Research Participant

Being crazy can be profitable.
During the past two years I’ve participated in around 20 paid psychology research studies.

I have such a hard time talking in therapy, but research studies are easy. I don’t have to worry about their reactions to things I say. I’ll probably never see them again.

It might seem strange to do because I am so touchy about therapy confidentiality. I’ve never been burned with research study confidentiality. In my head I feel they take it more seriously, but that may just be a rationalization.

I never do treatment studies. I’m not comfortable with that. So no taking experimental drugs or going to excessively rigid short term therapy for me. Mostly I fill out surveys and do short activities or tests.

It’s not something for everyone. A lot of tough issues get brought up. The same detached, methodical approach that helps me here might be very upsetting for others.

It’s educational and helps me out financially. I get a sense of what studies are being done and observe their methodology.

Sometimes I spot flaws with the ways data is gathered. Tiny things that will never make it into the final paper but might impact the results. I make mental notes to avoid those in the studies my future self will conduct.

You’d be amazed at how many surveys with questions about sex are written in a heteronormative fashion.
I realize it’s not so simple to fix an empirically validated measure as changing one question. Whole new testing would need to be done to make sure the change doesn’t hurt its validity.

It’s also not always immediately clear how best to fix a question to make it more inclusive.

For example some social anxiety measures ask specifically about anxiety around the opposite sex.
For homosexuals the question can’t just be changed to “same sex”. The question isn’t asking about only people whom you might potentially date. It’s asking about the entire gender.
The type of interactions lesbian women have with straight women (the majority of women) can’t properly be compared to the interactions straight women have with straight men (the majority of men).
Changing the wording to “same sex” (as some research assistants have told me to do) changes the question’s meaning. And what about bisexuals? Should it just be changed to “everyone” for them?

It’s not so simple either to change the question to only address specific people who you feel sexual attraction to. Again this is a new question, because the original discussed an entire gender. A whole separate research study would need to be conducted to validate these changes.

Another problem is with risky behavior measures. Many ask about birth control. Yes, I have had sex without using a form of birth control, but I highly doubt either of us will get pregnant seeing as no sperm were involved.

It’s clear a number of commonly used measures need to be updated. I understand that people are opting to work with what’s available, but they also need to realize this might impact their results.
Lesbians who are less conscientious than I might just answer the questions (I mention the problem to the research assistant) without thinking about the context the questions are asked in.
These types of questions are not a rare occurrence.

On average my interactions with researchers and research assistants have been quite positive. I wouldn’t describe it as warm and fuzzy. It’s a business arrangement. We’re both clear on the expectations and everything works out well.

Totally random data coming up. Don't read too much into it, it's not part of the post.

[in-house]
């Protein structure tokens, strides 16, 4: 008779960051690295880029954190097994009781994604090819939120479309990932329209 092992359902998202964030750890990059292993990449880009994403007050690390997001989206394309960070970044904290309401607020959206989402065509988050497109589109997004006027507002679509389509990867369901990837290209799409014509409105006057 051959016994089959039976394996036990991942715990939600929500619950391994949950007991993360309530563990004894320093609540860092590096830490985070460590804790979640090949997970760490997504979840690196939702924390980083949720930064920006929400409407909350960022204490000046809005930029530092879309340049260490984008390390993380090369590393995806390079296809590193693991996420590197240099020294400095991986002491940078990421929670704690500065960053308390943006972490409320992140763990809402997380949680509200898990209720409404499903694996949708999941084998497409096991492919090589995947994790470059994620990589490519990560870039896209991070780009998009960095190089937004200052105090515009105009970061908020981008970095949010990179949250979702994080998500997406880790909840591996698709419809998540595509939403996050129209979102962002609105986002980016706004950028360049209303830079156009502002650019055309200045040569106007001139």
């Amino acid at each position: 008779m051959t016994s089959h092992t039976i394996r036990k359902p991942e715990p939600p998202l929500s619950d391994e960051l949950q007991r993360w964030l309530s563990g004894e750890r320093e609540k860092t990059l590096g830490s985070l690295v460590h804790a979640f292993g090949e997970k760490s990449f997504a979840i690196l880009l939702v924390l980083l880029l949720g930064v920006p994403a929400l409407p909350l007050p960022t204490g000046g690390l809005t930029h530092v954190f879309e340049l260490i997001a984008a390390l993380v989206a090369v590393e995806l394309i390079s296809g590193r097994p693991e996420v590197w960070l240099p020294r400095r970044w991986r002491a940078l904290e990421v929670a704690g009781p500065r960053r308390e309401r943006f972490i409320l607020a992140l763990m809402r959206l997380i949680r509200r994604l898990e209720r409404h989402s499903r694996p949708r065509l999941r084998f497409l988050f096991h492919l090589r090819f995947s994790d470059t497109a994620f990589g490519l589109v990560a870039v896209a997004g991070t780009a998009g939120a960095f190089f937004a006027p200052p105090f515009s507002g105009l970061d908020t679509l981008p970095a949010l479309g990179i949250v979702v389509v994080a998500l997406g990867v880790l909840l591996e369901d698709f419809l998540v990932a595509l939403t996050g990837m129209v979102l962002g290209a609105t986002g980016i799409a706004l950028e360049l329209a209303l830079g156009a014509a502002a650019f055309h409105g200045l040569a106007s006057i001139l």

However, one particular researcher got under my skin. He was a lisenced psychologist, there to go through a structured clinical interview with me to determine if I qualified for their study. As we went through the questions he’d throw out unsolicited bits of advice and comments. Comments like how I shouldn’t self-injure, etc. Completely inappropriate.
I continued through the questions, answering honestly, but it would have been all too easy for me close off. If it had been therapy I would have stopped talking and stared at the wall. I kept going. The things I do to preserve the quality of data.
I considered dropping out of the study, but the pay was good and I only had to have tiny interactions with him after the first day, so I stuck with it. Everyone else in the study was great.

Often when people outside of the field think of psychology studies they think of studies using horrible unethical forms of deception. There’s so much regulation with IRBs that the risk of this is low. In the worst and only deception I’ve encountered in a study, I was told I was playing a computer game against a real person, but it was really a computer. Pretty harmless stuff, but they were still required to tell me it in the debriefing.

I’m very dodgy with telling therapists about my involvement in research. I participated in several research studies over the summer while I was in therapy with S.M. I went to therapy 3 times a week. In therapy 3 times a week, concealing activities becomes harder. I hid it up until the last week when I casually mentioned it, trying to be nonchalant while fighting off a grin. He handled it very well. I was worried he’d wonder why I had trouble talking to him, but could talk to researchers. It ended up being a non-issue.

Participating in these studies is something I’ve enjoyed, but I need to stop or at least cut back on it. I can’t have my professional life merge with my crazy one. I’m getting to know more local people in my field. The risk of encountering someone I know or who knows someone I know is rising.
I have one last appointment to participate in a study. The office is it in is one floor above where a number of people I know work. I did a Facebook search of the research assistant and sure enough we have a mutual friend. I’m going to go through with this study because I think the subject is intriguing, but it’s a warning sign that I need to cut back.
I don’t want to say for sure this is the last one, but I will definitely be doing fewer.